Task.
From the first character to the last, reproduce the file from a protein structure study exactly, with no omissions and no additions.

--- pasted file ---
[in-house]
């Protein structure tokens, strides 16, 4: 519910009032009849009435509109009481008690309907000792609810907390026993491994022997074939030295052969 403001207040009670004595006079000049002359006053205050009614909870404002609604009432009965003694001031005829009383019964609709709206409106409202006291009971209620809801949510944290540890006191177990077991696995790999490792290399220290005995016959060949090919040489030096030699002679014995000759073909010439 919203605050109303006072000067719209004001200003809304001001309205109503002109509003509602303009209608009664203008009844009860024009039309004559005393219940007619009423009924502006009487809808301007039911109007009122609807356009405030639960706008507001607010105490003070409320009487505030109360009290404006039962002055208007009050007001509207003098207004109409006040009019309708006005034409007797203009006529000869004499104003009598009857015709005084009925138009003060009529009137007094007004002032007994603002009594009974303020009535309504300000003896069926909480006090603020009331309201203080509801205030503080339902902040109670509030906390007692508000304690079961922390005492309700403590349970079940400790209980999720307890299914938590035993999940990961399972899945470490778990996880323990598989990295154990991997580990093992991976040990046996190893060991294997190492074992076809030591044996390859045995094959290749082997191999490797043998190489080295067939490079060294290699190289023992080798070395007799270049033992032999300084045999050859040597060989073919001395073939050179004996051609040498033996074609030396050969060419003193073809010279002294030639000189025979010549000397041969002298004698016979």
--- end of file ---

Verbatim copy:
[in-house]
């Protein structure tokens, strides 16, 4: 519910009032009849009435509109009481008690309907000792609810907390026993491994022997074939030295052969 403001207040009670004595006079000049002359006053205050009614909870404002609604009432009965003694001031005829009383019964609709709206409106409202006291009971209620809801949510944290540890006191177990077991696995790999490792290399220290005995016959060949090919040489030096030699002679014995000759073909010439 919203605050109303006072000067719209004001200003809304001001309205109503002109509003509602303009209608009664203008009844009860024009039309004559005393219940007619009423009924502006009487809808301007039911109007009122609807356009405030639960706008507001607010105490003070409320009487505030109360009290404006039962002055208007009050007001509207003098207004109409006040009019309708006005034409007797203009006529000869004499104003009598009857015709005084009925138009003060009529009137007094007004002032007994603002009594009974303020009535309504300000003896069926909480006090603020009331309201203080509801205030503080339902902040109670509030906390007692508000304690079961922390005492309700403590349970079940400790209980999720307890299914938590035993999940990961399972899945470490778990996880323990598989990295154990991997580990093992991976040990046996190893060991294997190492074992076809030591044996390859045995094959290749082997191999490797043998190489080295067939490079060294290699190289023992080798070395007799270049033992032999300084045999050859040597060989073919001395073939050179004996051609040498033996074609030396050969060419003193073809010279002294030639000189025979010549000397041969002298004698016979």